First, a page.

Viral Vector Core Facility

Contact: Alison Turner, Vector Core Manager
Tel: +44 (0)1865 617621
Email: ali.turner@ndm.ox.ac.uk

Background

The Institute's Vector Core Facility produces all recombinant viral vaccines required by Jenner Investigators and also supplies external academic and industrial collaborators. A major bottleneck in vector use and development has been the small number of scientists, particularly immunologists, with access to expertise in generation of recombinant viral vectors.

The purpose of the facility is to generate a wide range of recombinant vectors and provide these in adequate yield, with appropriate quality control, for all Institute scientists.

Viral vectors

The majority of new vaccine candidates developed by Jenner Investigators have been viral vectors, which have the capacity to induce strong protective T cell responses against
pathogens.

For example, the Institute's Malaria Vaccine ali_merge2Programme has taken MVA, fowlpox (FP9) and simian adenoviral vectors to clinical trials using a prime-boost approach (adenovirus or FP9 priming and MVA boosting).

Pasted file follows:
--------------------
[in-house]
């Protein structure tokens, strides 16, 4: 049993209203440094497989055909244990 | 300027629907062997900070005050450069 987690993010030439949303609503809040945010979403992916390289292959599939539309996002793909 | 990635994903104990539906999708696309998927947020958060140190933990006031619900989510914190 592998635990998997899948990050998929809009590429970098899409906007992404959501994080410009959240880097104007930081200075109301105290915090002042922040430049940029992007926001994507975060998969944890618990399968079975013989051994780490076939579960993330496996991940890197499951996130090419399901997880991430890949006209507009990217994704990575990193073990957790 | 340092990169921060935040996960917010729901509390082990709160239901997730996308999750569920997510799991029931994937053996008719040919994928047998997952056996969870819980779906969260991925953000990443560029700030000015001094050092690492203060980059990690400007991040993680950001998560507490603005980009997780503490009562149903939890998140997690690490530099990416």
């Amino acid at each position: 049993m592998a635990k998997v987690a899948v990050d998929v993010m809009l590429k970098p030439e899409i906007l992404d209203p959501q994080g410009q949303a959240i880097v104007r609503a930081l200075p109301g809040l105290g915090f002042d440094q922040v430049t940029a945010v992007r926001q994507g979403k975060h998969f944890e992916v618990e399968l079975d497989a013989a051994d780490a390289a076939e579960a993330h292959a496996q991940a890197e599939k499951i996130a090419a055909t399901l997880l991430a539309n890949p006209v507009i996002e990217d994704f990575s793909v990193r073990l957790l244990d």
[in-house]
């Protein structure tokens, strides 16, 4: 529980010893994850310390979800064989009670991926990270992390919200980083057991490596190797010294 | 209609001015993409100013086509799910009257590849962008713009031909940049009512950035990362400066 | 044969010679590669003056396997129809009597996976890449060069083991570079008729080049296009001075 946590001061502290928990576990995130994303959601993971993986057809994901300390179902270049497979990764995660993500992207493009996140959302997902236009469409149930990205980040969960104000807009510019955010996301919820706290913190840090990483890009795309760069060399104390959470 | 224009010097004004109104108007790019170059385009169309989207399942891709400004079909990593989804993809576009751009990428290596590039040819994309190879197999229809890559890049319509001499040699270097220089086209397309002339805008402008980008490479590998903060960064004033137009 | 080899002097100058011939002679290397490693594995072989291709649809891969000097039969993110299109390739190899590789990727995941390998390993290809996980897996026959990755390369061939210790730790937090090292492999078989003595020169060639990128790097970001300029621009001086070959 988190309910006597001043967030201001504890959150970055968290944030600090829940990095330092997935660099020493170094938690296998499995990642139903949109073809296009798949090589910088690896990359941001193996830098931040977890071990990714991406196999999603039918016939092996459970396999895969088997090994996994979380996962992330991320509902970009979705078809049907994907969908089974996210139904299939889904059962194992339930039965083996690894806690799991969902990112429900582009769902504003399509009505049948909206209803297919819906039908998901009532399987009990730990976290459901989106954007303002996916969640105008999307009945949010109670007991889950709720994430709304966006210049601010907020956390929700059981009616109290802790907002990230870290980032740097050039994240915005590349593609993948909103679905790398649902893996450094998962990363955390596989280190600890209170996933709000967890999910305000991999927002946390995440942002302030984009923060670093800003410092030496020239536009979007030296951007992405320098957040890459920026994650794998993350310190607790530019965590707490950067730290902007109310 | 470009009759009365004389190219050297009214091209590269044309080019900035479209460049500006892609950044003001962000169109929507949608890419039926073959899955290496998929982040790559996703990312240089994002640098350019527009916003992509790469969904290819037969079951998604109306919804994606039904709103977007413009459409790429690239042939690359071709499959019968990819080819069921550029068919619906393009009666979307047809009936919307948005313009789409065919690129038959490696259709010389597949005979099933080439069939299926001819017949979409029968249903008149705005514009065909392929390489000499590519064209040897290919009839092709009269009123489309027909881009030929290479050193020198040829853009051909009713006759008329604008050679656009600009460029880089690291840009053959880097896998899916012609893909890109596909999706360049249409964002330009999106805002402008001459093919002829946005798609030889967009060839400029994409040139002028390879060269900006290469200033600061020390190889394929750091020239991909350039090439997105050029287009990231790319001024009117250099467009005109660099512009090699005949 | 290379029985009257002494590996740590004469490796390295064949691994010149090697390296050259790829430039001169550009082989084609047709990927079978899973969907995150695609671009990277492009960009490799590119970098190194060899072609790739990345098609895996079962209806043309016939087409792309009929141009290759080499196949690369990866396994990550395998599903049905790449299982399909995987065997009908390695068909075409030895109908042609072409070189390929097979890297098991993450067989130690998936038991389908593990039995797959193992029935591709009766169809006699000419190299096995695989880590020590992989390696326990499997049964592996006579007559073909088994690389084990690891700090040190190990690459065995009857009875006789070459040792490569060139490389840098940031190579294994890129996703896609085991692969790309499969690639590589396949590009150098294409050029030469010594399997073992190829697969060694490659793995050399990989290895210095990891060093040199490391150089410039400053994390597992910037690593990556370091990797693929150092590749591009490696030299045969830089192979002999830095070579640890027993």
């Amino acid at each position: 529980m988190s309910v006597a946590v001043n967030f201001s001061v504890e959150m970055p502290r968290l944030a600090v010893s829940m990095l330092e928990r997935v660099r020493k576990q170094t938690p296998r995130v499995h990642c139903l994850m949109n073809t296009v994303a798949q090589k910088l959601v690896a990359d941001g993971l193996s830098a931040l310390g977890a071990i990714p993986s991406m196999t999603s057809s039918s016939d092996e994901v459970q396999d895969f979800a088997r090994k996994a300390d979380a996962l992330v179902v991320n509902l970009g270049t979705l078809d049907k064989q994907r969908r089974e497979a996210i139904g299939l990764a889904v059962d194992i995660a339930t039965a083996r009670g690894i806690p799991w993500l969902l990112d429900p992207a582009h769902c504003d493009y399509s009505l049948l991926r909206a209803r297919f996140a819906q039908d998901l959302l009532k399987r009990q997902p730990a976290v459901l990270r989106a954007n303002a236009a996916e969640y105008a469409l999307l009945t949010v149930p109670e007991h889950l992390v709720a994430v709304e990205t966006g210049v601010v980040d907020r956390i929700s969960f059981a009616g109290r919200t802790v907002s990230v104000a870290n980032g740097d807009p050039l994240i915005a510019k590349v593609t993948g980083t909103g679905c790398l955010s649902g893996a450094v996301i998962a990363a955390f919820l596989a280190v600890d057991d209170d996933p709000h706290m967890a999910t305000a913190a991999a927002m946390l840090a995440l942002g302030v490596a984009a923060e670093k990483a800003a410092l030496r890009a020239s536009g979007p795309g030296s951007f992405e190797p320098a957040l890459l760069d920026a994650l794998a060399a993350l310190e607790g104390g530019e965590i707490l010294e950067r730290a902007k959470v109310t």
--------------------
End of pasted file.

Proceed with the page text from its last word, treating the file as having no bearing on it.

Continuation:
Using adenovirus vectors as the priming immunisation results in strong antibodies as well as T cell responses, extending the range of applications for this technology.

Extending the range of target diseases

A major objective of the facility will be to extend the range of diseases against which viral vectors are developed. For several years these have been used in malaria, HIV and TB programmes but extended recently to clinical development in influenza and HCV and to initial testing in bovine tuberculosis, theileriosis and avian influenza. Adenoviral vectors will also be evaluated both to enhance cellular immunity and to reduce virus transmission from infected animals for the control of foot and mouth disease.

Veterinary applications

Adenoviral vectors provide the most potent approach to inducing CD8+ T cell responses in humans and are probably the best vectors for antibody induction, and offer an opportunity for veterinary vaccinology. The lack of natural anti-vector immunity in cattle, birds and other animals to the most immunogenic human serotype, AdHu5, overcomes one of the principal challenges in developing adenoviruses for large scale veterinary use.

We welcome opportunities for collaboration or business partnership; enquiries can be directed to Dr Alison Turner: ali.turner@ndm.ox.ac.uk.